Tyrants divide and dominate. They manipulate communications to spread the fear of “other”. Then they work the resultant loneliness to their personal gain. Tyrants reward the venality that allows the tyranny to live and metastasize.
The bully has no use for tellers of truth. No forbearance for people who think their own thoughts, write their words, share their stories, dance their dances, generate peace. No tolerance for the Victor Jaras of this world.
Yet, there are many ways to resist despots, all requiring courage. This book urges rejecting the lies, mending the broken bonds and curing the loneliness. It advocates the building of community — groups too large and joyful in their purpose for the tyrant to crush.
This book suggests the following physical and metaphorical items for individuals and communities to build.
Build friendships, families, a nest, a bridge, a menu, a book, a bookshelf, a library, a house, a home, an armature, a trellis, a boat, a life, a seedbed, a garden, a nursery, a farm.
Build a base camp, understanding, a sanctuary, a troupe, a shelter, a future, a chord.
Build harmony, a sand castle, a montage, a movement.
Build diversity, trust, a path, a reputation, peace.
Build a theater, a team, a dialogue, build strength.
Build a tree house, stamina, links, a framework, a lean to, a habitat, a buttress, scaffolding, a gazebo, trade, structure, meaning, a fire, build resistance.
Build what gives joy. Build it well.
Build a ground-swell.
[Victor Jara was a popular teacher, poet, singer/songwriter, theater director, and political activist in Chile in the time of Allende. When Pinochet came to power in 1973, Victor was tortured and killed by the military junta.]
You can see this book in action, and hear the text in a 2 min. video.
Next month I will drag Oola out from under the double down quilt to take an Amtrak ride to the Bay Area. We will see what adventures come from that.
No new journeys yet, but Oola and I are planning to brave the traffic in THE BIG CITY in two weeks to visit and/or volunteer in the Seattle Antiquarian Book Fair, then on to the Sammamish Library in Sammamish WA for an artist book show-and-tell. Both adventures will be as a member of the Book Arts Guild in Seattle.
In the meantime, I have not been twiddling my thumbs. Having become intimidated by a large project which I embarked on early last year, I have been trying out stuff on a smaller scale and thinking of the work as “studies”. Here are three:
You can enlarge any image by clicking on it.
The finished sizes of these studies are about 18″ x 26″ x 4″. They are developed from my electronically drawn figures, digital photos, and rubbings of street features, all in Photoshop. They are then pigment printed on Habotai silk on an Epson 9900. I sew the borders on to the central image, then attach the small stones using iridescent fly fishing thread. I embroider slashes in the silk with cotton thread and “suture” them with binder’s waxed black linen thread. Other materials include transparent film, silk-wrapped branches, silk-wrapped coil, copper wire, telephone wire, lead fishing weights wrapped in waxed cotton thread.
No physical road trips lately, but here is an offering of an artist book I just finished.
It started from one of those dreams some of us are plagued with, the one where you drive round and around and either never get back to the beginning or pass the beginning/end repeatedly. (And what a road trip that would be!)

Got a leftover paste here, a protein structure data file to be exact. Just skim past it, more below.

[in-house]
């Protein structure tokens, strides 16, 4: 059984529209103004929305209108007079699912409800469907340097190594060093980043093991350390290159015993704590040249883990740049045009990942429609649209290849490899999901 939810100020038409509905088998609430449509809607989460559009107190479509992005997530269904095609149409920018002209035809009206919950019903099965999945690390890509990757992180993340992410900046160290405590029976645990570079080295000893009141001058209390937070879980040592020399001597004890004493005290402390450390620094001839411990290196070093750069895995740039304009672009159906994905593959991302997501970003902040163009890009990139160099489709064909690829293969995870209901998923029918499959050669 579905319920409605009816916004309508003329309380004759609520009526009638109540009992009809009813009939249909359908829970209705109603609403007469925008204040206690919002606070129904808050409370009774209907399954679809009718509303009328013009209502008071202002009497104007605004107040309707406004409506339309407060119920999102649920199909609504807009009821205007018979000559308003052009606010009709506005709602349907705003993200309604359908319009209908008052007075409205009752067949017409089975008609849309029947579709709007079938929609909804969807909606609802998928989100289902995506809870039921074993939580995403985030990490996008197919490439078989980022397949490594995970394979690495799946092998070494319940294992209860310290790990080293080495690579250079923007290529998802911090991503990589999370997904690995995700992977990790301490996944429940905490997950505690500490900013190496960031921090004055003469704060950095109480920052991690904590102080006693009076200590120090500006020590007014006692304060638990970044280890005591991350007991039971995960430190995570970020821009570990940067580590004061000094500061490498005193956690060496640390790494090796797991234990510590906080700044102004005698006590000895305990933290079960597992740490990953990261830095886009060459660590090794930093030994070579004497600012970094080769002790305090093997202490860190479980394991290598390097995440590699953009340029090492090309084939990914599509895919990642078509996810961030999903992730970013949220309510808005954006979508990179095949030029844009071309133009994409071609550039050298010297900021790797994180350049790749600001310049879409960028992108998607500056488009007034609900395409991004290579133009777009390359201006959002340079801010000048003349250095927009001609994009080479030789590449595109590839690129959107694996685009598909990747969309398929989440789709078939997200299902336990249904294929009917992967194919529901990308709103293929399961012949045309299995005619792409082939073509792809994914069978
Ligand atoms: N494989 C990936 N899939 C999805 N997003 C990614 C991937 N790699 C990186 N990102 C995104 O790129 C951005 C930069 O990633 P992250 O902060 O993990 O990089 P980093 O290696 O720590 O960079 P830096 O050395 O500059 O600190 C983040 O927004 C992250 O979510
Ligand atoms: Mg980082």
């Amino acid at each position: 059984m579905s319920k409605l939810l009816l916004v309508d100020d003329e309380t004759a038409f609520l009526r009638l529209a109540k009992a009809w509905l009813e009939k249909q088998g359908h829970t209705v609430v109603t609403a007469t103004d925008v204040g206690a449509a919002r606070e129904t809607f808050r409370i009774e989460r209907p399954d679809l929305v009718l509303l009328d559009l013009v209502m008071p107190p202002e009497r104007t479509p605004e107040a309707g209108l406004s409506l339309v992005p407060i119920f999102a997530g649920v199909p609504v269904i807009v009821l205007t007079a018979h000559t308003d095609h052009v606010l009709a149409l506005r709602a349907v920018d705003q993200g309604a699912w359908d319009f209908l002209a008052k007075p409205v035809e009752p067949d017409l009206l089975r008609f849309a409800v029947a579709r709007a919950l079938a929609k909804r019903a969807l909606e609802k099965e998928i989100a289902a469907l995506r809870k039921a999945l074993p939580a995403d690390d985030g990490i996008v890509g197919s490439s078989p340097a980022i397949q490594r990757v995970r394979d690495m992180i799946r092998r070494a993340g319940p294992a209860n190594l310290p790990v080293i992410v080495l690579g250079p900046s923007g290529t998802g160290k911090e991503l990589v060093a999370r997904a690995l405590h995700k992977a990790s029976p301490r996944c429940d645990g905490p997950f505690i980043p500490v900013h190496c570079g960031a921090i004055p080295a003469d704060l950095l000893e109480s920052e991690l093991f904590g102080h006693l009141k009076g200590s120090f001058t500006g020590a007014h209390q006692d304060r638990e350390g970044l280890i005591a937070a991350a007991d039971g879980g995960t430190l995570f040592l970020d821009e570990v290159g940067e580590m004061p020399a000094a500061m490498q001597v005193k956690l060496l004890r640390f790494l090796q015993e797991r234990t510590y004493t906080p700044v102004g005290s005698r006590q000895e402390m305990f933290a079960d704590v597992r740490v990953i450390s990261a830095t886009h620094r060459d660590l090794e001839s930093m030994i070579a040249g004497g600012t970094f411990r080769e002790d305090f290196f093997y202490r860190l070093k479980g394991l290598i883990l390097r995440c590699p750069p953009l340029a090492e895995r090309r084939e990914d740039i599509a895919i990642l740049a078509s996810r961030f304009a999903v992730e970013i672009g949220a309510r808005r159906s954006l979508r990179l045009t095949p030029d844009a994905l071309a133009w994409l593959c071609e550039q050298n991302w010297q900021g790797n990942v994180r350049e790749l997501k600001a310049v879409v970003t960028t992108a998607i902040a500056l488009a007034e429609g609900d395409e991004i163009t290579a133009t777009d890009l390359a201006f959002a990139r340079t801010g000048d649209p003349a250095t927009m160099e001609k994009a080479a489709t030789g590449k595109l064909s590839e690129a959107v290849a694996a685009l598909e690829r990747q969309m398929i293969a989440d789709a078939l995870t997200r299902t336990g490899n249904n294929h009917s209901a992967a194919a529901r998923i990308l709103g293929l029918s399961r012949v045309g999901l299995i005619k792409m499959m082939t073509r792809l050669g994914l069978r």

It is also about a memory of a specific experience in a place that no longer exists.
It consists of two physical parts. The first is a small accordion book of artist written text. The second is the carousel construction in which the universal dog tries and tries to get through the fences to the memory in the trees.
Some of the vignettes behind the fence might seem oddly familiar. A couple are secrets or very personal. The viewer is invited to get very close to the fence to figure out the stories.
And the text, which does not configure exactly stanza to panel:
To place memories on
a long-lost map.
How quiet the air
all that long night vigil!
At the time
they could not understand
the stillness of the dead.
Hoop of long white skirts
Turn, turn, turn, clap.
Turn, turn, turn, clap.
The accordion, the dance.
Long sighs of
rise from an ordered plot.
another illusion smashed.
It was always the
tries to find the way back
to something long unfinished.
To see and hear a one minute video of this book in action:
This time the journey was to Dove Studio in Port Angeles where a group of us played around with marbleizing paper and cloth. This is a technique I learned from Joan Flasch (the best) in art school years ago. This technique is like the Fourth of July, full of oohs and aahs.
Marbleizing is a way to put pattern on paper, or fabric (or fingernails or car parts or tennis raquets…). We limited ourselves to paper and fabric. What you do is get yourself some thick water and float some paints on the surface. Mess with it and then drop your item on top of it – gently.
Here is Pamela placing drops of acrylic paint on the surface.
Then she makes patterns in the paint.
The room sucks in its collective breath.
You can see the images enlarged by clicking on them.
Diana and Katie experiment with ways to drop fabric on the paint to avoid the dreaded air bubble.
After a couple of hours of too much fun:
Everything a girl (or a cat) could want (notice the wine which Diane thought we might need) in the Wildcard’s Picking Parlour.
When everybody went home, Oola and I gathered up the leftover materials and played into the very small hours.